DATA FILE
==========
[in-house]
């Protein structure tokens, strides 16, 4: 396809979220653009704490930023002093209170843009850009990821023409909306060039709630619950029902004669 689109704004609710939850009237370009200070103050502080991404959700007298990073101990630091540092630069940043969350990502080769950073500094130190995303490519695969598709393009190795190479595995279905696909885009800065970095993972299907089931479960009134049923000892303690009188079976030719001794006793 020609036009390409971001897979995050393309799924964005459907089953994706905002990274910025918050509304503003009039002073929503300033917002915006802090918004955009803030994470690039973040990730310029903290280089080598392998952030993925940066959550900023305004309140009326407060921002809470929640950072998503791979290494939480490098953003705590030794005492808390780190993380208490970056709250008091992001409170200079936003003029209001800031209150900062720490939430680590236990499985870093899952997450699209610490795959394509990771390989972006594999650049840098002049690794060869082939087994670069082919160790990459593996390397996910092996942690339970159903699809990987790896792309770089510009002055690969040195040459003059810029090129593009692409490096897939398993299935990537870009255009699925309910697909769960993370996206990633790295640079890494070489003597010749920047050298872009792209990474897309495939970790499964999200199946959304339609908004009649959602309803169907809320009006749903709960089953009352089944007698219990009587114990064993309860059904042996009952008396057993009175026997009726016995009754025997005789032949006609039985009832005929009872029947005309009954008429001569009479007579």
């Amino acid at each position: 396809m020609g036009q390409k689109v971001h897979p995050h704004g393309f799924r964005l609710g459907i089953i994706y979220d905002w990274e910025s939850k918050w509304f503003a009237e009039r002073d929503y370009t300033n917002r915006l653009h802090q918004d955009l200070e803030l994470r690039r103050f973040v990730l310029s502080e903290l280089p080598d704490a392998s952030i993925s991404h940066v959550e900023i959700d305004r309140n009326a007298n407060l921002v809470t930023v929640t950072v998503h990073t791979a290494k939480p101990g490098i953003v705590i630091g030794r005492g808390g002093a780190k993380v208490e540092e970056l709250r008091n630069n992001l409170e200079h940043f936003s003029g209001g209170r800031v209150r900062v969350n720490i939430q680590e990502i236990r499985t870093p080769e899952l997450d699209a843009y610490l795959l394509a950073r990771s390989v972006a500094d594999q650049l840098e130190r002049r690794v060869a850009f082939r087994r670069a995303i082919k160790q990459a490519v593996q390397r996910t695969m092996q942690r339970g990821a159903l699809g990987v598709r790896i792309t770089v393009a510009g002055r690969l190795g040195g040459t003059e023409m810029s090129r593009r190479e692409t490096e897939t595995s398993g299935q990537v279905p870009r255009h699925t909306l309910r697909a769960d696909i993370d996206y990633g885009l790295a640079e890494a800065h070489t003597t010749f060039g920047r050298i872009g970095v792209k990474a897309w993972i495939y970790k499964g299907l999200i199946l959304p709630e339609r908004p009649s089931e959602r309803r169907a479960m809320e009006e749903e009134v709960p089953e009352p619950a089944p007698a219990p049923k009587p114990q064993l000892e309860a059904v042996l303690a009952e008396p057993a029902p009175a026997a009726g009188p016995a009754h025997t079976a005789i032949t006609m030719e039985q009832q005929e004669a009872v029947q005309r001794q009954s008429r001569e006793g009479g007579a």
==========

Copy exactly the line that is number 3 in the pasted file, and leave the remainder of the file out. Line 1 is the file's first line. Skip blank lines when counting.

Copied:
């Amino acid at each position: 396809m020609g036009q390409k689109v971001h897979p995050h704004g393309f799924r964005l609710g459907i089953i994706y979220d905002w990274e910025s939850k918050w509304f503003a009237e009039r002073d929503y370009t300033n917002r915006l653009h802090q918004d955009l200070e803030l994470r690039r103050f973040v990730l310029s502080e903290l280089p080598d704490a392998s952030i993925s991404h940066v959550e900023i959700d305004r309140n009326a007298n407060l921002v809470t930023v929640t950072v998503h990073t791979a290494k939480p101990g490098i953003v705590i630091g030794r005492g808390g002093a780190k993380v208490e540092e970056l709250r008091n630069n992001l409170e200079h940043f936003s003029g209001g209170r800031v209150r900062v969350n720490i939430q680590e990502i236990r499985t870093p080769e899952l997450d699209a843009y610490l795959l394509a950073r990771s390989v972006a500094d594999q650049l840098e130190r002049r690794v060869a850009f082939r087994r670069a995303i082919k160790q990459a490519v593996q390397r996910t695969m092996q942690r339970g990821a159903l699809g990987v598709r790896i792309t770089v393009a510009g002055r690969l190795g040195g040459t003059e023409m810029s090129r593009r190479e692409t490096e897939t595995s398993g299935q990537v279905p870009r255009h699925t909306l309910r697909a769960d696909i993370d996206y990633g885009l790295a640079e890494a800065h070489t003597t010749f060039g920047r050298i872009g970095v792209k990474a897309w993972i495939y970790k499964g299907l999200i199946l959304p709630e339609r908004p009649s089931e959602r309803r169907a479960m809320e009006e749903e009134v709960p089953e009352p619950a089944p007698a219990p049923k009587p114990q064993l000892e309860a059904v042996l303690a009952e008396p057993a029902p009175a026997a009726g009188p016995a009754h025997t079976a005789i032949t006609m030719e039985q009832q005929e004669a009872v029947q005309r001794q009954s008429r001569e006793g009479g007579a």